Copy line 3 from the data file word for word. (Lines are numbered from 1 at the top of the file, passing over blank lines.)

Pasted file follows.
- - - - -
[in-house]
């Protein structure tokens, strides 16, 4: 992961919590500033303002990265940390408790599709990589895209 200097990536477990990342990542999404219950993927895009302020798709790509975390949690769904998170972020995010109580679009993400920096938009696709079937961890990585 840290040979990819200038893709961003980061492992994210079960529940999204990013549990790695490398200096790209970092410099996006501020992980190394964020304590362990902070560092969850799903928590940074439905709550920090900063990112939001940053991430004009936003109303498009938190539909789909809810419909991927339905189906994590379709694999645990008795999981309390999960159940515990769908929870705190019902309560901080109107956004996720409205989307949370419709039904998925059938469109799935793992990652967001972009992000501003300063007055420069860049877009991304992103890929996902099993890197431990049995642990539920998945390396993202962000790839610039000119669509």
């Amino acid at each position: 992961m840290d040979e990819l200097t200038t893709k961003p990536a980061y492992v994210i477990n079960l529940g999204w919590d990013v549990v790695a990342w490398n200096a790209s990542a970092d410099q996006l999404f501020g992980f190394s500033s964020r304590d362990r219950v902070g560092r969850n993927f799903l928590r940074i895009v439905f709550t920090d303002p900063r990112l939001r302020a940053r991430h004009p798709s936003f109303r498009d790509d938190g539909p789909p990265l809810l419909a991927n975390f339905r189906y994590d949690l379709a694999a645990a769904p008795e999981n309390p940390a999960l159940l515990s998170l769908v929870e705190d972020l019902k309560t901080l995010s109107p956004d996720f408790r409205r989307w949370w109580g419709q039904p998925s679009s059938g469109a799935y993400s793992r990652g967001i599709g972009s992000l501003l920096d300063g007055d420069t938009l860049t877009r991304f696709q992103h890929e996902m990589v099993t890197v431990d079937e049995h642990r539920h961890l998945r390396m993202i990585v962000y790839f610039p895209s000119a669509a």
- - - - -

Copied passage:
């Amino acid at each position: 992961m840290d040979e990819l200097t200038t893709k961003p990536a980061y492992v994210i477990n079960l529940g999204w919590d990013v549990v790695a990342w490398n200096a790209s990542a970092d410099q996006l999404f501020g992980f190394s500033s964020r304590d362990r219950v902070g560092r969850n993927f799903l928590r940074i895009v439905f709550t920090d303002p900063r990112l939001r302020a940053r991430h004009p798709s936003f109303r498009d790509d938190g539909p789909p990265l809810l419909a991927n975390f339905r189906y994590d949690l379709a694999a645990a769904p008795e999981n309390p940390a999960l159940l515990s998170l769908v929870e705190d972020l019902k309560t901080l995010s109107p956004d996720f408790r409205r989307w949370w109580g419709q039904p998925s679009s059938g469109a799935y993400s793992r990652g967001i599709g972009s992000l501003l920096d300063g007055d420069t938009l860049t877009r991304f696709q992103h890929e996902m990589v099993t890197v431990d079937e049995h642990r539920h961890l998945r390396m993202i990585v962000y790839f610039p895209s000119a669509a």